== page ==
Honourable mention in the 2nd Annual Geist Literal Literary Postcard Story Contest.
One day, on a hiking trip through the Alps, Marx takes a wrong turn and ends up in China. When he arrives, he looks terrible. His overcoat is in tatters and there are bullet holes in his wide-brimmed hat. “I’m a philosopher-in-exile,” he tells a group of peasants, who eye him warily out of the corners of the eye. It’s not until he introduces them to the delights of sauerkraut that he’s well received. Soon he’s quoting from Confucius and can play the lute by ear. He joins a band of travelling magicians and for months wanders the countryside, juggling cabbages and breathing fire through his nose. Word of the strange-talking foreigner spreads and people come from great distances to see him for themselves.
The emperor hears of Marx and summons him to the capital. Marx plays for him his very best rendition of “The Blue Danube” on his lute. Moved to tears, the emperor offers him a room in the imperial mansions, complete with dancing girls and a golden monkey. Every day Marx and the emperor play chess, drink wine and feast together like long lost brothers. It’s a sad farewell when he finally takes his leave. “Politics at home,” he explains. On the day of his departure, he’s given a grand send-off. The emperor, together with one thousand soldiers and trumpeters, accompanies him to the border.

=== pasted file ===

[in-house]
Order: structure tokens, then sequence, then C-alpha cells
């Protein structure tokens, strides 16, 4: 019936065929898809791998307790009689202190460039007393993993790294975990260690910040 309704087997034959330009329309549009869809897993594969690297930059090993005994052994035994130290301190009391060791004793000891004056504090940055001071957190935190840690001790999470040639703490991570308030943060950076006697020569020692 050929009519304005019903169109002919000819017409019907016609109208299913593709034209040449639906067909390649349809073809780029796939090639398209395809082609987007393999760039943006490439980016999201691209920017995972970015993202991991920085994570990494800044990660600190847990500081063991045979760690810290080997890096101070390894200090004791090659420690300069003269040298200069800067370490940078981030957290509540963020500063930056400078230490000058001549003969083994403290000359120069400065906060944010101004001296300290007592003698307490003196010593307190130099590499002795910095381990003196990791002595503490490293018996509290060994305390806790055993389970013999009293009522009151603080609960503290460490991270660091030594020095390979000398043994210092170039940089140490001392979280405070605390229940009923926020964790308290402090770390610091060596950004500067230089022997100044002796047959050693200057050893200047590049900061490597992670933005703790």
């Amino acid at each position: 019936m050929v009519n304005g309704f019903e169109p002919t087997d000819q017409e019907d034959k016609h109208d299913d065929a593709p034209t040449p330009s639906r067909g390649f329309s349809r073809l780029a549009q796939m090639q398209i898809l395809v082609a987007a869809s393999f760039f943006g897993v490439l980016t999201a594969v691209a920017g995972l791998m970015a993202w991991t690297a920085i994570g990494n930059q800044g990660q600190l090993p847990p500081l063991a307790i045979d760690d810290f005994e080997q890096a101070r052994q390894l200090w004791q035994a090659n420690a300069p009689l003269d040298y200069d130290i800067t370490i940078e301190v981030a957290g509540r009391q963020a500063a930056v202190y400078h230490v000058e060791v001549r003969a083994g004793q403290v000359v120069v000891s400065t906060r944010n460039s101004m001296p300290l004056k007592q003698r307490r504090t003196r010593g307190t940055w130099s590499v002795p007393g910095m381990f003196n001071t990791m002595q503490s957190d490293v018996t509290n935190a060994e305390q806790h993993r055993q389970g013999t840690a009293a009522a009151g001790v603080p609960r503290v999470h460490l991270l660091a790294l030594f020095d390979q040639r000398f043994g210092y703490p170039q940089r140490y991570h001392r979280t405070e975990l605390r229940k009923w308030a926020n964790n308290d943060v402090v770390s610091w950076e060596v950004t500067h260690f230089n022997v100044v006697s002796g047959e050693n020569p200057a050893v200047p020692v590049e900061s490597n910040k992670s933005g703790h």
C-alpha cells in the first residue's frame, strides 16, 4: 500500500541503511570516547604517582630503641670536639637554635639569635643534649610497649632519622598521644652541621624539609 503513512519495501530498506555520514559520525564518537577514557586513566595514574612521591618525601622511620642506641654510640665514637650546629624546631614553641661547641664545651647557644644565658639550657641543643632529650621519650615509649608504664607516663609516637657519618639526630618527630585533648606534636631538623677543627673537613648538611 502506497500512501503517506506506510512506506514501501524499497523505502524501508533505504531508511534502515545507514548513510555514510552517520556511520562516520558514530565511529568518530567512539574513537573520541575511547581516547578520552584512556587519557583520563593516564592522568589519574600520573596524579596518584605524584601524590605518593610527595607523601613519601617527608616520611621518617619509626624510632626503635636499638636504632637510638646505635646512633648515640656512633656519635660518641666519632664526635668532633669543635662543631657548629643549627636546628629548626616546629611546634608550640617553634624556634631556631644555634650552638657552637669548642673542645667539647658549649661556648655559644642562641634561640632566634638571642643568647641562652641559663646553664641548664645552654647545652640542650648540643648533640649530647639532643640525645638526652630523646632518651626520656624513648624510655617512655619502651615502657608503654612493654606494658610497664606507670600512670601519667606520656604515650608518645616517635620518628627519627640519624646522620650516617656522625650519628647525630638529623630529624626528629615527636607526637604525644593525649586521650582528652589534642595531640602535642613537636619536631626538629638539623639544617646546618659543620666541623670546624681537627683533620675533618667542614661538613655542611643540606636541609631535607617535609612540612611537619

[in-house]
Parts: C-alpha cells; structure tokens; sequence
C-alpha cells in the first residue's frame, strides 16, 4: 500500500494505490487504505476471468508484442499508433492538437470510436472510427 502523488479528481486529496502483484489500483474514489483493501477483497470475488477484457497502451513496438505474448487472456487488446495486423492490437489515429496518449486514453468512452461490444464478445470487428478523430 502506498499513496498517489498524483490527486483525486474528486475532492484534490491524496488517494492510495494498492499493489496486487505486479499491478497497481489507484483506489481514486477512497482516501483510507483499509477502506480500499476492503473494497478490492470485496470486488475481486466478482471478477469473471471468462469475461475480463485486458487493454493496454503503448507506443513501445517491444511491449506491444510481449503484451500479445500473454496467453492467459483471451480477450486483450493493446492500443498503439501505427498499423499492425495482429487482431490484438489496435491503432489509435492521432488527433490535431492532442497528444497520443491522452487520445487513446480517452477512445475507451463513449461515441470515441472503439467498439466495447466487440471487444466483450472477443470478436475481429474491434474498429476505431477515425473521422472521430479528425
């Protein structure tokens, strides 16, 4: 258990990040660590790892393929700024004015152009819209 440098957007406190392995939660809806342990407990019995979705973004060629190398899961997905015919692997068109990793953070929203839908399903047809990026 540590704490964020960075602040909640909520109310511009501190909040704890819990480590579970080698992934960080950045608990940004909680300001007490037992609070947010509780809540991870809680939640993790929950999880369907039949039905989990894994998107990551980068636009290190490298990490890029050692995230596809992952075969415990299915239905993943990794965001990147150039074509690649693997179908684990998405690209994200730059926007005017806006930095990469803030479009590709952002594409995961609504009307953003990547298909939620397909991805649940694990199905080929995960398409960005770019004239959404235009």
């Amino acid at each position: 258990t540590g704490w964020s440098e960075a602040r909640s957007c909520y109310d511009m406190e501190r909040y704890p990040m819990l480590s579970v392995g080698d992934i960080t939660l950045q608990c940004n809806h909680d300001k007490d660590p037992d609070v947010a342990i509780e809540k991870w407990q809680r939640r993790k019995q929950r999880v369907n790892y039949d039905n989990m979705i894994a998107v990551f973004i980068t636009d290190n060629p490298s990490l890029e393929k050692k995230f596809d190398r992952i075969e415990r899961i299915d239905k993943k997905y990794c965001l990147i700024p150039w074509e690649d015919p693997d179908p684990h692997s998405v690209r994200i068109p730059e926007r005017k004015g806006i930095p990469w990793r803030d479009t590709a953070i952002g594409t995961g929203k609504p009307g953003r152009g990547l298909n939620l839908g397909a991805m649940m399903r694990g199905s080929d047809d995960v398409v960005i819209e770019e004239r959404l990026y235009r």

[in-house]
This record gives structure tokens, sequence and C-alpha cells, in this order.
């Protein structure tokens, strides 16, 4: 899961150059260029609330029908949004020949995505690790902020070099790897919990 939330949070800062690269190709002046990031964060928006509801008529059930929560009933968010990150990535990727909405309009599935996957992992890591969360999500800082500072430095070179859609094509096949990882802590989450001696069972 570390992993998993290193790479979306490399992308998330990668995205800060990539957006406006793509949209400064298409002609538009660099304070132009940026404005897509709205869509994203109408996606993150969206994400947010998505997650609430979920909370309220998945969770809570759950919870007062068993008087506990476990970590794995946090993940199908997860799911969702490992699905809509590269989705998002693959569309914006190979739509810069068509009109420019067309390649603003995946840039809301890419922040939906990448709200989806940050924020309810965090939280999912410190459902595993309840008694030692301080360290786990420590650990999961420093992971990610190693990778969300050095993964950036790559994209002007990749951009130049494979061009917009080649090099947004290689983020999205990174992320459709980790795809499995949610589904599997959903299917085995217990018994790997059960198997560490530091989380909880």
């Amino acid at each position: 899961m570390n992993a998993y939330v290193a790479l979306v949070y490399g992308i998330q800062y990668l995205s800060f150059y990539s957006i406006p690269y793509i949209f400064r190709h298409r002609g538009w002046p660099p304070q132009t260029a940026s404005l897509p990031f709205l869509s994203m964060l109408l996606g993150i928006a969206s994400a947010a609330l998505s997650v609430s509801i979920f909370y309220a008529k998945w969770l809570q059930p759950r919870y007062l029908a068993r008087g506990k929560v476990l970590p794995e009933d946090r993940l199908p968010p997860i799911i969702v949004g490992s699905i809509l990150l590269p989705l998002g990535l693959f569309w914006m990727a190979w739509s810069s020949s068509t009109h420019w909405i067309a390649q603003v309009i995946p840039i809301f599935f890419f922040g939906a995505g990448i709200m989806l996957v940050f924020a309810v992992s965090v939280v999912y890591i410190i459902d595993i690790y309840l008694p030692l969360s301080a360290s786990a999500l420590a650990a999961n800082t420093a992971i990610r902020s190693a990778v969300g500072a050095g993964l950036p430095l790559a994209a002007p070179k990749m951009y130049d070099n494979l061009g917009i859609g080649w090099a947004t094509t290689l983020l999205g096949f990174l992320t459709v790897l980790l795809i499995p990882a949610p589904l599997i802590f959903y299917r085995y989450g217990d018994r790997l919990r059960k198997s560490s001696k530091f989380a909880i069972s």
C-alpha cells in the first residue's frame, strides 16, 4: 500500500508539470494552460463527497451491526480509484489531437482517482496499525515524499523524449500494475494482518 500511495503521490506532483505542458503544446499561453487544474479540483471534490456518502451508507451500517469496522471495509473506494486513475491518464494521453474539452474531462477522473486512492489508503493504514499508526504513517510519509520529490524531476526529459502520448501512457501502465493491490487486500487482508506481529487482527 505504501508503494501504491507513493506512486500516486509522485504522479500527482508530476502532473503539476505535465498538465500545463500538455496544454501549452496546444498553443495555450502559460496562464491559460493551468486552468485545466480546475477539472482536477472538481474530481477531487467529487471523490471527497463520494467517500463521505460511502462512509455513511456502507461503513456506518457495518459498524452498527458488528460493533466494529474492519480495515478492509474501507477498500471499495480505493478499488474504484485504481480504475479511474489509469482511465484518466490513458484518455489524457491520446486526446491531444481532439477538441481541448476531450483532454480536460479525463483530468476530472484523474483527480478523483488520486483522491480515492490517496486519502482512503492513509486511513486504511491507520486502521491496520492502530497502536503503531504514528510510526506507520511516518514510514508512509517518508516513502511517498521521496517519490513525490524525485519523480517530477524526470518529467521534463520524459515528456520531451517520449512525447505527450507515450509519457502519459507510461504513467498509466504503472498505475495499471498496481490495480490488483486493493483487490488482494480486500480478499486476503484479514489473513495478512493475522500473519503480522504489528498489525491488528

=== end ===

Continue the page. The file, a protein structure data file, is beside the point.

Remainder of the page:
Years later, Marx lies ill in bed and dreams of China. He’s standing at the crest of a holy mountain, looking down on the villages and rivers that stretch out beneath him. Below, smoke rises from the rooftops; somewhere in the distance bells toll the dawn. A gust of wind suddenly lifts him off his feet and he’s carried upward and away, over the trees and valleys. He flies through the clouds, beard and coat flapping in the breeze. He’s like a great dark bird, poised between earth and sky. In his sleep, Marx shivers with happiness.